Diabetes Self-Management Blog

Can you believe that a single food additive was responsible for 75% of all reports of adverse reactions to substances in the food supply from 1981 to 1995? Can you guess which food it was? Hint: It’s something that people with diabetes are often encouraged to consume.

According to former Food and Drug Administration (FDA) Epidemiology Branch Chief Thomas Wilcox, it’s the artificial sweetener aspartame. A total of 92 different symptoms and health conditions were reported by physicians and consumers of aspartame in this time frame.

People have made claims associating aspartame with everything from cancer to depression. Although some studies have found no cancer link, some of the psychological illness effects found have been quite dramatic. Arthritis, diabetes, kidney disease, and hypertension are among the serious medical conditions that have been potentially linked with aspartame. The FDA, American Medical Association (AMA), and American Dietetic Association (ADA) say it’s safe. From the research I’ve seen, though, I don’t want it in my body or yours. I think that the FDA, AMA, and ADA are all a bit too influenced by corporations to be completely trusted.

What is aspartame?
Aspartame is an artificial sweetener 600 times sweeter than sugar. It is made from two amino acids, aspartic acid and phenylalanine. In the body, some of it breaks down into methanol, which is further digested into formaldehyde. The government does not consider either of these dangerous in small amounts.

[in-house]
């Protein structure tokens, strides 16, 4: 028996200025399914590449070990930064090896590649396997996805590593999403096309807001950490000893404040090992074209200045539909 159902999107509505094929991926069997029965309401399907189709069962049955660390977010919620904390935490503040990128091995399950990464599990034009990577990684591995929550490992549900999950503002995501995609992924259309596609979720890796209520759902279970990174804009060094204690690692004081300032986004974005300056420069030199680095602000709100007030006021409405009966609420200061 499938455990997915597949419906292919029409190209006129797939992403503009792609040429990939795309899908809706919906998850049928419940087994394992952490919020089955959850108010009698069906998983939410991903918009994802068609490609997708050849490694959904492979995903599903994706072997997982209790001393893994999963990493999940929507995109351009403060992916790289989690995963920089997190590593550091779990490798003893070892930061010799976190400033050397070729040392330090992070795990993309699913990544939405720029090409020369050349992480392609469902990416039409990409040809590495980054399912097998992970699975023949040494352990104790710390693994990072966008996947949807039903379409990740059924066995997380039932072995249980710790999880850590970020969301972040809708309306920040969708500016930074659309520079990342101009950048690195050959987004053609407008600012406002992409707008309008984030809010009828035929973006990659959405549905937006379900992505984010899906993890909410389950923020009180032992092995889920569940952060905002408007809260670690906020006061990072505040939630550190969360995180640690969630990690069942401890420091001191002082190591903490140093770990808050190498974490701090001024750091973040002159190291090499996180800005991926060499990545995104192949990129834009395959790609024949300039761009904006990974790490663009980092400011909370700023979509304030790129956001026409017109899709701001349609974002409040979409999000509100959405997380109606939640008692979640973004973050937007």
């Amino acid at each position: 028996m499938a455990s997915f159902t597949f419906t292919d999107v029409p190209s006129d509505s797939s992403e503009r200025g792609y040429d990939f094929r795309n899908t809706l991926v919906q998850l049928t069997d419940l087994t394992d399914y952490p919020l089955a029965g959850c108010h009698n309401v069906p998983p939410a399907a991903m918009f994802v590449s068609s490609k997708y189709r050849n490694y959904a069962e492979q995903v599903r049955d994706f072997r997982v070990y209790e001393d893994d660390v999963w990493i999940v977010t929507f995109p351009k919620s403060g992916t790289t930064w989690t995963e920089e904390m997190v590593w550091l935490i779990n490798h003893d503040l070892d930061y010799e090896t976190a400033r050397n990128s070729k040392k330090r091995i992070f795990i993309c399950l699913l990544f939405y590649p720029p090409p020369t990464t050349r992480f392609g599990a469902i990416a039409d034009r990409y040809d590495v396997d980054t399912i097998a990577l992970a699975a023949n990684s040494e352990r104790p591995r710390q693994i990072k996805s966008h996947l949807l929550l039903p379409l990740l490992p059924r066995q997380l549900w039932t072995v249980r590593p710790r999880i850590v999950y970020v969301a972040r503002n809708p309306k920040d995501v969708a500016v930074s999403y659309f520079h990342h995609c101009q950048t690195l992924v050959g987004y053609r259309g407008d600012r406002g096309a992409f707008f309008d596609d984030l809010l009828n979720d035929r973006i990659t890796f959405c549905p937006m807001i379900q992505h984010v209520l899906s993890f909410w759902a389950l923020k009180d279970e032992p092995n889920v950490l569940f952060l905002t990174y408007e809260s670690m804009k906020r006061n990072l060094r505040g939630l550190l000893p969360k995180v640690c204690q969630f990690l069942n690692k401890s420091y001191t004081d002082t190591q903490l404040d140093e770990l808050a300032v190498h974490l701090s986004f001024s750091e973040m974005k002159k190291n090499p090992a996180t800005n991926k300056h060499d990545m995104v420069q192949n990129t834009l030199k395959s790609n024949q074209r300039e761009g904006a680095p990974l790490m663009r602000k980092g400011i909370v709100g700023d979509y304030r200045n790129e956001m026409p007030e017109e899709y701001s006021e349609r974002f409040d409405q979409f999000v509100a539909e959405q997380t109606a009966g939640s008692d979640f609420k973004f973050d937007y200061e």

Aspartame is everywhere. It’s sold packaged as NutraSweet and Equal, among other names. It’s also added to almost any low-calorie or diet product. Most sugar-free jams and marmalades contain aspartame, as do many “light” sweetened products like yogurts and cereals. Cakes, chewing gum, ice cream, toothpaste, mouthwashes, popsicles, lip balm, lemonade, and many liquid medications do, too. Diet sodas are probably the biggest source for most people.

Why it’s controversial
H.J. Roberts, M.D., F.A.C.P., F.C.C.P., writing on mercola.com, says, “aspartame can have multiple neurotoxic, metabolic, allergenic, fetal and carcinogenic effects…The existence of aspartame disease continues to be denied by the FDA and powerful corporate entities. Its magnitude, however, warrants removal of this chemical as an ‘imminent public health threat.’”

Some people consider critics like Dr. Roberts alarmists. All of big medicine and government say it’s safe. But from the beginning, it was approved under suspicious circumstances. When studies showed an increase in brain tumors in animals who had been fed aspartame, and an FDA task force found major mistakes in the safety research of manufacturer G.D. Searle & Company, the FDA refused to approve it. But in 1981, a new FDA commissioner, Arthur Hull Hayes, Jr., was appointed, and he legalized aspartame a year later.

Donald Rumsfeld was president and later CEO of Searle at the time. In November 1983, Hayes resigned and joined Searle’s public relations firm as a senior medical advisor. (This “revolving door” between industry and government has been documented for years. See “Revolving Doors” in this article at mercola.com.)

So maybe the reports of neurological disease, diabetes, cancers, and less serious problems such as headaches and gastrointestinal upsets are all due to something else. Maybe there are just a few highly sensitive people out there, and it’s fine for everyone else. But I don’t drink it anymore. I used to drink a lot of Diet Coke when I was an advice nurse at nights. I don’t know how much, if at all, this contributed to my multiple sclerosis, and I never will. But I wouldn’t want any of my friends on this blog or in my life to touch aspartame.

A documentary on aspartame called Sweet Misery can be viewed here if you have high-speed Internet.

Have you had any experiences with aspartame? We’d like to hear about them in the comments section below.

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